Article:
Talking to Your Team About Cyber Threats


What does the single strongest cybersecurity measure a business can take? The answer might be simpler than you think: Educating staff about the risk of cyberattacks and training them how to spot and avoid them.

Technical tools and other safeguards are still important. But when actual users are proactive about security, vulnerability and liability drop drastically.

Prioritizing training and education is the first step. The crucial second step is to plan your approach. This is only a productive process if you deliver the right information in the right way. That way your team can easily and effectively use safer measures on a daily basis. Here are some tips for talking to your team about cyber threats:

  • Make the Issue Personal – Cybersecurity is about protecting employee data as much as company or customer data. When employees feel like they have a personal investment in data security they take the issue more seriously. Also stress that cyber incidents negatively affect individual employees along with the larger institution.
  • Illustrate Human Error – Teams must understand that human error is a major cause of cyber incidents. Stress this fact in training and highlight common human errors and the problems they cause. This creates a clear link between individual user’s actions and the company’s broader cybersecurity strategy.
  • Describe Common Threats – Many attacks target lower-level employees. Train employees how to spot common red flags and understand likely types of attacks. Since many of the attacks are able to bypass filters, employees are on the front lines of defense. Make sure they understand what warning signs to look for and what action to take in response.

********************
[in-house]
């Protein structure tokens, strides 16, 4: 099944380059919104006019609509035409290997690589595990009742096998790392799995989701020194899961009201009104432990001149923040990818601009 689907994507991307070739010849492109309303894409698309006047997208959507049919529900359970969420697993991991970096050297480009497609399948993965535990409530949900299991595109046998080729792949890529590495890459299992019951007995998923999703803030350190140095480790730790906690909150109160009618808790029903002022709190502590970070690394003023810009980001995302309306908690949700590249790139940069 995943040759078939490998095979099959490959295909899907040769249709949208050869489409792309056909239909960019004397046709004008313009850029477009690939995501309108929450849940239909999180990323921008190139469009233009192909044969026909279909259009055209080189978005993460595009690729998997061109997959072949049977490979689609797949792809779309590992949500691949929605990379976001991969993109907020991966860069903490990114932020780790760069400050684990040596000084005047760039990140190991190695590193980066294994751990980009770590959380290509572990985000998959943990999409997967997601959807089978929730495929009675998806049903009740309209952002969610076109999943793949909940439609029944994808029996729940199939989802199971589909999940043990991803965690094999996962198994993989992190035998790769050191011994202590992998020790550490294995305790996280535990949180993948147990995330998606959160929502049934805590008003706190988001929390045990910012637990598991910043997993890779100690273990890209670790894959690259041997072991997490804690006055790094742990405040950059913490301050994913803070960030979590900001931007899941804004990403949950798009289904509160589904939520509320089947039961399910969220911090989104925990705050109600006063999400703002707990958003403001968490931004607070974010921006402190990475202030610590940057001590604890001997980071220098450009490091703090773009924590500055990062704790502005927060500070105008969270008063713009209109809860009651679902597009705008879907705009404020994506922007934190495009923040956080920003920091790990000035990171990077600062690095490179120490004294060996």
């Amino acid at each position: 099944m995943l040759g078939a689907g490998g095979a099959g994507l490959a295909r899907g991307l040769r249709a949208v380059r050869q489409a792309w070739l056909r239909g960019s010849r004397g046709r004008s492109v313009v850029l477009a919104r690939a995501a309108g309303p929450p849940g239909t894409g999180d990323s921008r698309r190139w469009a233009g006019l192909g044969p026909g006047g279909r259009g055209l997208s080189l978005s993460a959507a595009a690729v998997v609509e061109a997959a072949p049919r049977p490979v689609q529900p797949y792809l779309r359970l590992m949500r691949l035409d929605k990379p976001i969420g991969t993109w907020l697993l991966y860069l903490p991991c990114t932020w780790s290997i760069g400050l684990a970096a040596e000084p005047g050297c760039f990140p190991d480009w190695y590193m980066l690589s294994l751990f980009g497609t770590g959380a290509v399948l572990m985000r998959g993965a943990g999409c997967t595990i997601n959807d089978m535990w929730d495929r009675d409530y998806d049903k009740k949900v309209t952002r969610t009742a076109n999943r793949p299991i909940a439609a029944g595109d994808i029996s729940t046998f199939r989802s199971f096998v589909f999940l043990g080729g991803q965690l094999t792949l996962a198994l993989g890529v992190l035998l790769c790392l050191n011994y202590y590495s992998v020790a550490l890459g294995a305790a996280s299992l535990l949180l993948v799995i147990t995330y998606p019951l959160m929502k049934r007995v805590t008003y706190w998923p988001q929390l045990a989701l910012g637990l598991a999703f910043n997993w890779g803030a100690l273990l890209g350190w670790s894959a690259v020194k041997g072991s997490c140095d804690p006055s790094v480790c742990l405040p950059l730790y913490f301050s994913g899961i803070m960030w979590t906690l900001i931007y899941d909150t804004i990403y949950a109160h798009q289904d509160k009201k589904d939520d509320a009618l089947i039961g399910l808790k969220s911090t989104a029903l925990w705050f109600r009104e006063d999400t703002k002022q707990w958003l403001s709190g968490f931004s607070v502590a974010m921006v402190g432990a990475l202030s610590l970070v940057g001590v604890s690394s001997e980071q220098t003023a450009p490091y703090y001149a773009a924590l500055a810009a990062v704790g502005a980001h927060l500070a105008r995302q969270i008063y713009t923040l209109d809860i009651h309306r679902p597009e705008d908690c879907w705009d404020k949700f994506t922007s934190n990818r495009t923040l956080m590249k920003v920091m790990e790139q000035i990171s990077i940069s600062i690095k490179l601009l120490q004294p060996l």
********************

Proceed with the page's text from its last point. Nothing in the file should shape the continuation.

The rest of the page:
•  Use Actionable Examples – Cybersecurity training can be an information overload. Help make the information stick by focusing on actionable steps teams will take in real-world scenarios. The fewer the steps the better, so focus on the cybersecurity principles that all staff must follow. That way they become automatic by the end of training.
  •  Include Everyone – Cybersecurity is an issue at every level and in every department. Ideally, training is mandatory twice a year. Making this a regular priority keep employees informed about new threats or policies. It also creates a cybersecurity culture that treats this threat seriously at all levels.
  • Do Something Creative – Cybersecurity is a serious issue, but training does not have to be a dull. As with any type of training, participants get more out of it when they’re engaged. Finding creative ways to present information tends to be more effective then endless PowerPoint slides. Even something like free candy can help to get trainees on board.
  •  Revise and Update – Companies are constantly updating their cyber security planning guide. That means they must update their training and education efforts accordingly. Incorporate new information along with new resources, approaches, tools etc. Training that is stale, irrelevant, or incomplete doesn’t help teams or their employers.

It is impossible to overstate the value of education and training in cybersecurity. Not only does it improve security significantly. It’s also one of the most economical forms of defense there is. Make it the centerpiece of your strategy, then build the rest of your protections around it.